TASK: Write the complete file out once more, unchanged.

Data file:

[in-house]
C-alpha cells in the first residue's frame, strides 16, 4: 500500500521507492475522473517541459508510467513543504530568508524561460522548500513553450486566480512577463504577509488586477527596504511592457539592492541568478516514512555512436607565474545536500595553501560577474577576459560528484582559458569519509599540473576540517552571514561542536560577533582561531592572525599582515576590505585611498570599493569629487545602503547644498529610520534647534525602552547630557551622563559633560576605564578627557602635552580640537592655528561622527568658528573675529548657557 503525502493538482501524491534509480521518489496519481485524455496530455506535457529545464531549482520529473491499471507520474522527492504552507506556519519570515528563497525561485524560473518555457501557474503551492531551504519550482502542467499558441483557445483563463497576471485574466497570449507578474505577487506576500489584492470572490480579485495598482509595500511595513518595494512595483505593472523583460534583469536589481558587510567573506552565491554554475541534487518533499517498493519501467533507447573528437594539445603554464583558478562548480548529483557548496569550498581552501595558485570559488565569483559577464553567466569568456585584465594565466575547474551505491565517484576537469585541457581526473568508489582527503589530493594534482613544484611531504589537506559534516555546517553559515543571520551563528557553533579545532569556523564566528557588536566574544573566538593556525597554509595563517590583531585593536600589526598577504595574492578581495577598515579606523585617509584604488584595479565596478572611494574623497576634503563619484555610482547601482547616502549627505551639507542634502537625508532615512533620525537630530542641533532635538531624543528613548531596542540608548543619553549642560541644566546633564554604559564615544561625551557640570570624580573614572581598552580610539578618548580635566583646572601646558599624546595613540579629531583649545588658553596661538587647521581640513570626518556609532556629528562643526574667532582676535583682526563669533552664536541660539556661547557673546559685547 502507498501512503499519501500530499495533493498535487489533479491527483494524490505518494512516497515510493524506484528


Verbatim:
[in-house]
C-alpha cells in the first residue's frame, strides 16, 4: 500500500521507492475522473517541459508510467513543504530568508524561460522548500513553450486566480512577463504577509488586477527596504511592457539592492541568478516514512555512436607565474545536500595553501560577474577576459560528484582559458569519509599540473576540517552571514561542536560577533582561531592572525599582515576590505585611498570599493569629487545602503547644498529610520534647534525602552547630557551622563559633560576605564578627557602635552580640537592655528561622527568658528573675529548657557 503525502493538482501524491534509480521518489496519481485524455496530455506535457529545464531549482520529473491499471507520474522527492504552507506556519519570515528563497525561485524560473518555457501557474503551492531551504519550482502542467499558441483557445483563463497576471485574466497570449507578474505577487506576500489584492470572490480579485495598482509595500511595513518595494512595483505593472523583460534583469536589481558587510567573506552565491554554475541534487518533499517498493519501467533507447573528437594539445603554464583558478562548480548529483557548496569550498581552501595558485570559488565569483559577464553567466569568456585584465594565466575547474551505491565517484576537469585541457581526473568508489582527503589530493594534482613544484611531504589537506559534516555546517553559515543571520551563528557553533579545532569556523564566528557588536566574544573566538593556525597554509595563517590583531585593536600589526598577504595574492578581495577598515579606523585617509584604488584595479565596478572611494574623497576634503563619484555610482547601482547616502549627505551639507542634502537625508532615512533620525537630530542641533532635538531624543528613548531596542540608548543619553549642560541644566546633564554604559564615544561625551557640570570624580573614572581598552580610539578618548580635566583646572601646558599624546595613540579629531583649545588658553596661538587647521581640513570626518556609532556629528562643526574667532582676535583682526563669533552664536541660539556661547557673546559685547 502507498501512503499519501500530499495533493498535487489533479491527483494524490505518494512516497515510493524506484528